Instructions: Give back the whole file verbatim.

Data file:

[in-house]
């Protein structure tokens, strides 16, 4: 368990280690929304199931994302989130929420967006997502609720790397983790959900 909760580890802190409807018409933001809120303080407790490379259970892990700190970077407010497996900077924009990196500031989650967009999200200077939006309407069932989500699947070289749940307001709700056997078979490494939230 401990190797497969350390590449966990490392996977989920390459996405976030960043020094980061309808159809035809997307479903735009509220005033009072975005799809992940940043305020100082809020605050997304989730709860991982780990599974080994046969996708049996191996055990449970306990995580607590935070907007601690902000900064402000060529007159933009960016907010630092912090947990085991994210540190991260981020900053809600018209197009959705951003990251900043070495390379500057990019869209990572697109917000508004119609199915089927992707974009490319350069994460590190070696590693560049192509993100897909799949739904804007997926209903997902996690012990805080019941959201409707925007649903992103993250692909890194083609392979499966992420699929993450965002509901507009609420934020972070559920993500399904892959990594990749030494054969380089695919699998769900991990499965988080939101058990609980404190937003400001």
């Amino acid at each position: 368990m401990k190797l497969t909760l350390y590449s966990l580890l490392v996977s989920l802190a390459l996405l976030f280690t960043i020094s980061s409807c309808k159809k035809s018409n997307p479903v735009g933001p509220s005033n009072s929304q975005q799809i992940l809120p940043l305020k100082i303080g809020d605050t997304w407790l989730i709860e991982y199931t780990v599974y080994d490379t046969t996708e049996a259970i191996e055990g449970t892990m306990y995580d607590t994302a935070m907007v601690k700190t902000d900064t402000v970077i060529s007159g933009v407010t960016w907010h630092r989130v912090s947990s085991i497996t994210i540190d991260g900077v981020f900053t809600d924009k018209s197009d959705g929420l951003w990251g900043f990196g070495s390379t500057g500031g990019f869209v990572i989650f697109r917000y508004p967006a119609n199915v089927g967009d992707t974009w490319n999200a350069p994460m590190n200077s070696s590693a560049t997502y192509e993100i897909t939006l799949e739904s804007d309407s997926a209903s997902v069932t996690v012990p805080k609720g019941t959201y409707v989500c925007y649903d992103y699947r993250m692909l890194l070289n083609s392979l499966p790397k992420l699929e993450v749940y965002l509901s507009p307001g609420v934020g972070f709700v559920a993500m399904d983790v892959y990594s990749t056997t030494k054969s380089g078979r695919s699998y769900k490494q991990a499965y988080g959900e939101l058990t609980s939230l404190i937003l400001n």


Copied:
[in-house]
């Protein structure tokens, strides 16, 4: 368990280690929304199931994302989130929420967006997502609720790397983790959900 909760580890802190409807018409933001809120303080407790490379259970892990700190970077407010497996900077924009990196500031989650967009999200200077939006309407069932989500699947070289749940307001709700056997078979490494939230 401990190797497969350390590449966990490392996977989920390459996405976030960043020094980061309808159809035809997307479903735009509220005033009072975005799809992940940043305020100082809020605050997304989730709860991982780990599974080994046969996708049996191996055990449970306990995580607590935070907007601690902000900064402000060529007159933009960016907010630092912090947990085991994210540190991260981020900053809600018209197009959705951003990251900043070495390379500057990019869209990572697109917000508004119609199915089927992707974009490319350069994460590190070696590693560049192509993100897909799949739904804007997926209903997902996690012990805080019941959201409707925007649903992103993250692909890194083609392979499966992420699929993450965002509901507009609420934020972070559920993500399904892959990594990749030494054969380089695919699998769900991990499965988080939101058990609980404190937003400001």
């Amino acid at each position: 368990m401990k190797l497969t909760l350390y590449s966990l580890l490392v996977s989920l802190a390459l996405l976030f280690t960043i020094s980061s409807c309808k159809k035809s018409n997307p479903v735009g933001p509220s005033n009072s929304q975005q799809i992940l809120p940043l305020k100082i303080g809020d605050t997304w407790l989730i709860e991982y199931t780990v599974y080994d490379t046969t996708e049996a259970i191996e055990g449970t892990m306990y995580d607590t994302a935070m907007v601690k700190t902000d900064t402000v970077i060529s007159g933009v407010t960016w907010h630092r989130v912090s947990s085991i497996t994210i540190d991260g900077v981020f900053t809600d924009k018209s197009d959705g929420l951003w990251g900043f990196g070495s390379t500057g500031g990019f869209v990572i989650f697109r917000y508004p967006a119609n199915v089927g967009d992707t974009w490319n999200a350069p994460m590190n200077s070696s590693a560049t997502y192509e993100i897909t939006l799949e739904s804007d309407s997926a209903s997902v069932t996690v012990p805080k609720g019941t959201y409707v989500c925007y649903d992103y699947r993250m692909l890194l070289n083609s392979l499966p790397k992420l699929e993450v749940y965002l509901s507009p307001g609420v934020g972070f709700v559920a993500m399904d983790v892959y990594s990749t056997t030494k054969s380089g078979r695919s699998y769900k490494q991990a499965y988080g959900e939101l058990t609980s939230l404190i937003l400001n």